The guitar adds a nice grittiness, and the occasional blast of brass instruments also add further depth and excitement (at the intro and as a counter melody, or response, to the main tune in place of the original instruments in his regular theme, which only come in on the second repeat). Trumpets execute a tremolo (a trembling effect on one note) in the second set of call-and-responses, which adds more intensity to the song. The part I highlighted in his original theme again is quite nice to listen to in the battle rendition. We get to hear it twice, but with a different conclusion, which as said involves a new bridge section afterward.
On that note, I quite like the mixing of the synth and other more modern instruments with the oriental ones. They parallel each other nicely in the call and response sections, that show up after the introduction, and even swap roles for a bit. And to boot, the higher energy this tune reflects great on Mustard himself, given his visual transformation and demeanor when he does battle with you. This for me is the winner of the Isle of Armor tracks.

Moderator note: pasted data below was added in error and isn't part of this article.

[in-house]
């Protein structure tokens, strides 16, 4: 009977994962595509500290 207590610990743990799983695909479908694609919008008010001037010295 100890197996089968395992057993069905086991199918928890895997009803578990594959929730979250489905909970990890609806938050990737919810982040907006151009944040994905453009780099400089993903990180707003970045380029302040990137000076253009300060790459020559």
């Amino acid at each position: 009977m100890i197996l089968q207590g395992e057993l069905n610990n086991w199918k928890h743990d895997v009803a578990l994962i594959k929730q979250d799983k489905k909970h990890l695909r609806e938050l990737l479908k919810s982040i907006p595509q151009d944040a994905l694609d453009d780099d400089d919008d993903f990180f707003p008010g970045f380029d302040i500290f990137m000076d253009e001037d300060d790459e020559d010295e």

We only got one new human in the Crown Tundra who got a theme song as well, and that’s Peony. His theme is definitely the… let’s call it the ‘funny man’ theme – it’s a jokey description, but a very apt one. His theme is very upbeat, and cheerful, and downright silly. There’s little to add to it – there’s strong use of jazz instruments, notably the sax, and electric keyboard. The song also goes between longer, smooth note transitions with the sax, to the very short, deliberate, descent of notes with the keyboard midway through the song. It sounds odd, and that fits.